Approximately 2.7 square miles, Los Angeles' Koreatown is a food mecca, serving as a home to both a variety of Asian cuisines, Oaxacan mom-and-pop shops, fried chicken joints, street vendors, and arguably some of the best Korean food in LA. We were interested in speaking to both older and younger generational restaurant owners to gain a better understanding of the shifting business landscape in Koreatown, especially with the influx of online food delivery services and marketing platforms like Instagram. Additionally, we wanted to include perspectives on the rich history of Korean community-building from when immigrants had first arrived, during the 1992 Los Angeles riots, and today.
We set out to find sources that had a familial tie to their restaurant. We came across children of liquor store owners, younger folks who set out to establish new twists on old classics, and families that decided to operate outside of Koreatown proper due to high rents. While we had sources cancel at the last minute, we were grateful to have scheduled interviews with Samuel In, the owner of Ham Hung, a North Korean noodle restaurant established by his parents in 1985, and Justin Lee, the son of OB Bear, a popular Korean fried chicken joint recently featured on Netflix’s Ugly Delicious.
It was a humbling experience reporting on this community since neither of us are from the area. We did extensive research on the history of migration to Los Angeles. We listened to first-hand testimonies on NPR from the times of the riots. We read pieces from numerous publications based in Los Angeles to see what restaurants other writers were highlighting. In fact, as we researched OB Bear, we came across an AAJA mentor — Frank Shyong had written an article for the LA Times on his experiences frequenting the fried chicken bar — and we learned more about the story behind the mainstream media coverage.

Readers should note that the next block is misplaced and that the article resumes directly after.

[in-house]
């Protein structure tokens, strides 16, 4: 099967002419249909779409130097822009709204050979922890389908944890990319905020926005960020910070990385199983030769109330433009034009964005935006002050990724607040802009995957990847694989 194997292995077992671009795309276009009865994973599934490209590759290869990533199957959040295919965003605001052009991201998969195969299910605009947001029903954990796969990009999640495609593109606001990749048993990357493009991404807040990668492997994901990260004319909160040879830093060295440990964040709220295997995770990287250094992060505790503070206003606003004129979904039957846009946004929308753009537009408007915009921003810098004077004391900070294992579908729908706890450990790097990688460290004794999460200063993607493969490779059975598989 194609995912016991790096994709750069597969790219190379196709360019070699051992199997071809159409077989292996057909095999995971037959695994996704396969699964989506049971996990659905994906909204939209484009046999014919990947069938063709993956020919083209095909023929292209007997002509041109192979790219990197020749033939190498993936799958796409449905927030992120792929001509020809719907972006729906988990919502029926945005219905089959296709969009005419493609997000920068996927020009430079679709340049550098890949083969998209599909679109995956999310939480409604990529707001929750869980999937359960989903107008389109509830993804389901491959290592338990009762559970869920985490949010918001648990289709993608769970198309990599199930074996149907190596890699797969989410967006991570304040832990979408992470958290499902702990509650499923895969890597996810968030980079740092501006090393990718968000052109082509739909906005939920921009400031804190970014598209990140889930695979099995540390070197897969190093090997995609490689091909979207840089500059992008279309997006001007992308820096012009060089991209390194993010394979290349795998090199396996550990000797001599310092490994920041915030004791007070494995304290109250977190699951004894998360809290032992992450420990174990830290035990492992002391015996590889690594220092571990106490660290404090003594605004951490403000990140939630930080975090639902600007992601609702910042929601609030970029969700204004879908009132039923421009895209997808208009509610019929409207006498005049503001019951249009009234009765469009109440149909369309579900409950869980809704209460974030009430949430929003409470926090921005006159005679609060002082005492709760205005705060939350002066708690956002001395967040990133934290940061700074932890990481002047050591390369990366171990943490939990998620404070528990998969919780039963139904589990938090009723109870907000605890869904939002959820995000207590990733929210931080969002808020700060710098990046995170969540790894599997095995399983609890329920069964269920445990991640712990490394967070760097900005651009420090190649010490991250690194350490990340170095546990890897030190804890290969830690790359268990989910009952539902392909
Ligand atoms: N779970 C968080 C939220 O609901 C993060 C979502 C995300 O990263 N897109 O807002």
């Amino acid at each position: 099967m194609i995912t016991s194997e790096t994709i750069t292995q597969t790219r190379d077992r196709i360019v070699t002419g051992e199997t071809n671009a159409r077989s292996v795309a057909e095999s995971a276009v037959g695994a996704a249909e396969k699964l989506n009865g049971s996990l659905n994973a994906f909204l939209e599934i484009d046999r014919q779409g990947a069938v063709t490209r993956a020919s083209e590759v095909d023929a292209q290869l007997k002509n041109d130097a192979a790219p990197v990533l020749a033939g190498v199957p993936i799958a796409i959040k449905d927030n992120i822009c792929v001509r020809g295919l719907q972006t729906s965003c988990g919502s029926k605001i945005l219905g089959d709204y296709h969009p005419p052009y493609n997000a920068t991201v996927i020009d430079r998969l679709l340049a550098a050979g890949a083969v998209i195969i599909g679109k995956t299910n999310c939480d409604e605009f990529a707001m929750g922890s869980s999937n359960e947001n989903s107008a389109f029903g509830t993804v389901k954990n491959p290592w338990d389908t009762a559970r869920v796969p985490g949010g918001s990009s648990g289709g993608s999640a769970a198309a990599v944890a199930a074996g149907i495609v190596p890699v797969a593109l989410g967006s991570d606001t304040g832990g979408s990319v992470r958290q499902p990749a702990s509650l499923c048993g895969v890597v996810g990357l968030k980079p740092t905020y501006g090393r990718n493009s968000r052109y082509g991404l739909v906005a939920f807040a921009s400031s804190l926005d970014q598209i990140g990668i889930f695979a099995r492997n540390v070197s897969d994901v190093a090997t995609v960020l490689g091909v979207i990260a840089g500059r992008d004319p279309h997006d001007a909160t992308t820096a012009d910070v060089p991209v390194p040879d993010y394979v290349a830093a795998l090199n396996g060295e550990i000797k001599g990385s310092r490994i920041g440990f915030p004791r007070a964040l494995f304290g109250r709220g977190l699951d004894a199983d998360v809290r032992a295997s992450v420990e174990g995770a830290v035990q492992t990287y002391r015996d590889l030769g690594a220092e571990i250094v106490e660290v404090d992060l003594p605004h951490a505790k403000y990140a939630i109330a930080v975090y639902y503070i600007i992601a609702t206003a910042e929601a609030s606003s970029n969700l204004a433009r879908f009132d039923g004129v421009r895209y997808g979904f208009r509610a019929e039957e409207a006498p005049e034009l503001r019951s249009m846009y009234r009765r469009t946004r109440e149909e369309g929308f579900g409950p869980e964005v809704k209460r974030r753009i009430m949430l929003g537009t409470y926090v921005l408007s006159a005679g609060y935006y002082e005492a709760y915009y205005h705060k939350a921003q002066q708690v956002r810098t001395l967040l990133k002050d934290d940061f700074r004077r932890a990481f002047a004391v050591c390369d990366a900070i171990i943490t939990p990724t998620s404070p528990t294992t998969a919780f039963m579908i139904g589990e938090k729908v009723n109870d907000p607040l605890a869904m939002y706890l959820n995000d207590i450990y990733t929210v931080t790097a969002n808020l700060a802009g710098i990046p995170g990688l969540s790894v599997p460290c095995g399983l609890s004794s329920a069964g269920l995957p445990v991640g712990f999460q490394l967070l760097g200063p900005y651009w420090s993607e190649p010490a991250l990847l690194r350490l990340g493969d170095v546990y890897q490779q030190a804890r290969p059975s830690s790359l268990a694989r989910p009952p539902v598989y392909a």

When thinking about filming b-roll, footage to accompany the interviews, we focused on capturing signage and daily life in the neighborhood, filming during golden hour for optimal lighting. Our mentor, Brian, also helped us rent a gimbal, which allowed us to add production value, especially for the introduction of the restaurant owners. However, we were restricted while filming the interiors because many customers did not want to appear on screen and were quietly finishing their meals instead.
Currently, we are almost finished with production and are beginning the post production process. We have one last interview with a community member but have started to explore a wealth of editing programs to sync, transcribe, and assemble our rough cut. From there, we’ll be focused on fine-tuning our sound to reduce noise and coloring the piece to reflect the vivid energy of the busy neighborhood.
When returning to Ham Hung for a final shot of Samuel in front of his restaurant, he laughed, saying, “That’s it? Next time I can film on my phone for you.” He told us to let him know when the piece is finished.
Thanks, Sam. Will do.
Aditi Mayer and Kitty Hu are 2019 Voices Students. Aditi Mayer is a Los Angeles based freelance photojournalist. She is a graduate of UC Irvine’s Literary Journalism and International Studies program. Kitty Hu is a third-year student at the University of California, Los Angeles, double majoring in film and international development studies.